Prince Fielder actually running. OK, so that happens in the regular season too, but it's still pretty funny to see.

The other thing you'll see a lot of, at least this spring, is the new line of batting practice caps, which most teams are using for workouts and exhibition games. Unlike the last BP cap series, which was introduced in 2007 and featured those annoying stretch panels on the sides, the new template moves the stretch panel to the back and presents a front view with lots of contrast-colored piping in various configurations. Some teams have taken things a step further and gone with a two-tone brim. And a few have let the raised piping blend in with the background.

The new caps have already garnered some bad reviews, but Uni Watch thinks they look no sillier than the previous design. (Here's a photo from Mets camp in which you can compare old versus new.) Anyway, debating the relative merits of various BP caps just obscures the larger question: What's the point of BP caps anyway? Like, why do players need a separate cap for spring training and pregame workouts?

Uni Watch posed that very question the other day to Todd Sokolowski, an executive at cap manufacturer New Era, who turned out to be refreshingly candid. "Truthfully, it's mostly an opportunity for fans to buy additional caps," he said. "So the reason we keep changing the design? Yeah, it's for retail." Granted, we all knew that already, but it's still sort of startling to hear someone come out and say it. Uni Watch hereby nominates Sokolowski for Straight-Talking Exec of the Year.

Sokolowski was equally forthcoming when describing the design process for the new caps. In a nutshell: New Era came up with about 10 different basic templates and presented them to the folks at Major League Baseball, who chose three finalists and then ultimately decided on the piping concept. New Era then came up with a variety of color combos for each team (contrasting piping, same-color piping, two-tone brim, etc.) and approached the teams so they could make a final choice.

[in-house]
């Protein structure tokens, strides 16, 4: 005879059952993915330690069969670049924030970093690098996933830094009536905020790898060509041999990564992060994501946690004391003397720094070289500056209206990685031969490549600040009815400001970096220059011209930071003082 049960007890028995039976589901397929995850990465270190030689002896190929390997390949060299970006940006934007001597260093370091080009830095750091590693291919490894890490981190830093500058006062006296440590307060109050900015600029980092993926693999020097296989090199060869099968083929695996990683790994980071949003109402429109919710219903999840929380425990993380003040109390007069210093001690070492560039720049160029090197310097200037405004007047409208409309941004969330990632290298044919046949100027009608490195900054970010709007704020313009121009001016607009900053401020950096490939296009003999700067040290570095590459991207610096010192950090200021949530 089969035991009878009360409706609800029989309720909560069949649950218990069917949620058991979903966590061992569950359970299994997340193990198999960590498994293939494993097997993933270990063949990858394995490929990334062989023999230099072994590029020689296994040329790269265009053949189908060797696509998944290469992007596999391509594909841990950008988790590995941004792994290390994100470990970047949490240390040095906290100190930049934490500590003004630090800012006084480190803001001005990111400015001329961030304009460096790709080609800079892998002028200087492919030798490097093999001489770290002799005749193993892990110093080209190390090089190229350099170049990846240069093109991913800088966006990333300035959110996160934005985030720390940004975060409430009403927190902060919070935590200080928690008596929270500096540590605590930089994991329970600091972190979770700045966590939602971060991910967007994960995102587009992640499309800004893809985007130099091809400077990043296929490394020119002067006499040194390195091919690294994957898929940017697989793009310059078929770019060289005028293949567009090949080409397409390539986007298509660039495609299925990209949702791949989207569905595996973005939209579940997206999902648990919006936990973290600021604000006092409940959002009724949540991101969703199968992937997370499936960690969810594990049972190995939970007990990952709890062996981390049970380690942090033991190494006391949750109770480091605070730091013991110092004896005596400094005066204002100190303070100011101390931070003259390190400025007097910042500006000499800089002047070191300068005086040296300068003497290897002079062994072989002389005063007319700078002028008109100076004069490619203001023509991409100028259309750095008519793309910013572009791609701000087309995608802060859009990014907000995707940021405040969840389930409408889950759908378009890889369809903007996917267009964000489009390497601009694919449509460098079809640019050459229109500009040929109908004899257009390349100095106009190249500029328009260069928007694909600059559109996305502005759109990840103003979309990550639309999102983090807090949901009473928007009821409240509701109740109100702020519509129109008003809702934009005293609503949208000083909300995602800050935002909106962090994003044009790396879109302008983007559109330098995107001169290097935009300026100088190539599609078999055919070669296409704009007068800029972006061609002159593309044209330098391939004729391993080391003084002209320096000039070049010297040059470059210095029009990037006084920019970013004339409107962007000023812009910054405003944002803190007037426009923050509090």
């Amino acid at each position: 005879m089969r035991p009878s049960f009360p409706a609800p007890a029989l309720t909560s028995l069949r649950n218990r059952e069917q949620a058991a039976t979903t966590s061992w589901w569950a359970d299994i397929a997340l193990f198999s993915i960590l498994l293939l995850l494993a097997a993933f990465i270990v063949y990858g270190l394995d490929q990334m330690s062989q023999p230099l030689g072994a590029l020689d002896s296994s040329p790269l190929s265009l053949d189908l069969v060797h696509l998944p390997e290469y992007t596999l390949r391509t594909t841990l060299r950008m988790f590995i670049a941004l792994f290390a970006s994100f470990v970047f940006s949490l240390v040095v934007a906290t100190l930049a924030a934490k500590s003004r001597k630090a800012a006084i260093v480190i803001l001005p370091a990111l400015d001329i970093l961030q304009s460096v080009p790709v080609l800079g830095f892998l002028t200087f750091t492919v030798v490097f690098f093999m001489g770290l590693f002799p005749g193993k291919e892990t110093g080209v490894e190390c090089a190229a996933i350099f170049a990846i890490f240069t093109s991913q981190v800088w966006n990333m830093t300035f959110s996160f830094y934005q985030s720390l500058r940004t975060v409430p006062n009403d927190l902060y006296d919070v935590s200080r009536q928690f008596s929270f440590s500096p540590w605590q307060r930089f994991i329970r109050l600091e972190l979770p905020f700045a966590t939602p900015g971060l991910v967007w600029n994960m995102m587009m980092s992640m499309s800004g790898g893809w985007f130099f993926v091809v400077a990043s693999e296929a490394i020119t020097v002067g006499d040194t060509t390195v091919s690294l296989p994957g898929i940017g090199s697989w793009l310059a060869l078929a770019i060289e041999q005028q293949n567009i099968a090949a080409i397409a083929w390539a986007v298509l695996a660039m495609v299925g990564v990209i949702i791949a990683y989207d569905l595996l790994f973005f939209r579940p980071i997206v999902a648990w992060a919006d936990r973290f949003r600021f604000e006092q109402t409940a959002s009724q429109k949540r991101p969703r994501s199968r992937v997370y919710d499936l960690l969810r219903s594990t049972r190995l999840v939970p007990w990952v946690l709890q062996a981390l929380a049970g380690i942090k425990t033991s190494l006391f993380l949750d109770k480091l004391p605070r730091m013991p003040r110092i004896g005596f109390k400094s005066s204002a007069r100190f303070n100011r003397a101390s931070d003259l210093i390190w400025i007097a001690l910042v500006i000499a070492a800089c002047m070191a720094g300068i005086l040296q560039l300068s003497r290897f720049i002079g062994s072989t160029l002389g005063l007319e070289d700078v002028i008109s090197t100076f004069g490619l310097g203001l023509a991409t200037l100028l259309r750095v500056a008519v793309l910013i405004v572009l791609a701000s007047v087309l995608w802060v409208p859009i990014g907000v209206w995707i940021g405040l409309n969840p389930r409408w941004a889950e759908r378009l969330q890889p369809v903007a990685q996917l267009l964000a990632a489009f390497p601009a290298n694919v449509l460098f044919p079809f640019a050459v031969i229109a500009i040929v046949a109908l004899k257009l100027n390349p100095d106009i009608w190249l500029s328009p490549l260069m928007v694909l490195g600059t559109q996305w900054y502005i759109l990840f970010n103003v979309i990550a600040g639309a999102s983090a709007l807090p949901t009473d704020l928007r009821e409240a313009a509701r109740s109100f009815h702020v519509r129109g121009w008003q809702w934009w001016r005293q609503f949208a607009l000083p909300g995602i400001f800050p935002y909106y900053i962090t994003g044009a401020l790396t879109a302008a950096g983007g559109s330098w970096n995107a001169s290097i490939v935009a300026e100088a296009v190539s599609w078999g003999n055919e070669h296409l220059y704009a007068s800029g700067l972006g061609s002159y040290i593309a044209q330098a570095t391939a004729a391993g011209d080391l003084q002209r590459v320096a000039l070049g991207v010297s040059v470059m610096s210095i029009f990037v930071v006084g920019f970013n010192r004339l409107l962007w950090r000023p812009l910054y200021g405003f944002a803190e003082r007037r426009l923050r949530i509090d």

"The last BP cap design was a bit of a departure from the traditional-looking cap, and I think some teams felt like they weren't involved in the process," Sokolowski said. "So this time we showed them multiple looks and let them choose, which I think lessened the amount of push-back we received."

Each team then chose one design, except for the Tigers, Rays and Yanks, who for some reason felt the need to have separate home and road versions. That noise you hear in the background is the sound of those three teams' equipment managers grumbling and grousing because they have even more gear to deal with.

Equipment logistics aside, a team having two BP caps seems like design overkill, no? "Well, again, you always want to give a fan multiple reasons to buy a different kind of cap," Sokolowski said. And if you want even more caps to buy, you probably won't have to wait long, because Sokolowski said New Era and MLB are looking to introduce the next series of BP caps just two years from now, to coincide with the next expected revision in BP jerseys. All of which will no doubt look great on Adam Dunn as he practices his bunting in the spring of 2012.

Paul Lukas will cover all of MLB's regular-season uniform changes shortly before Opening Day. If you liked this column, you'll probably like his Uni Watch Blog, plus you can follow him on Twitter and Facebook. Want to learn about his Uni Watch Membership Program, be added to his mailing list so you'll always know when a new column has been posted, or just ask him a question? Contact him here.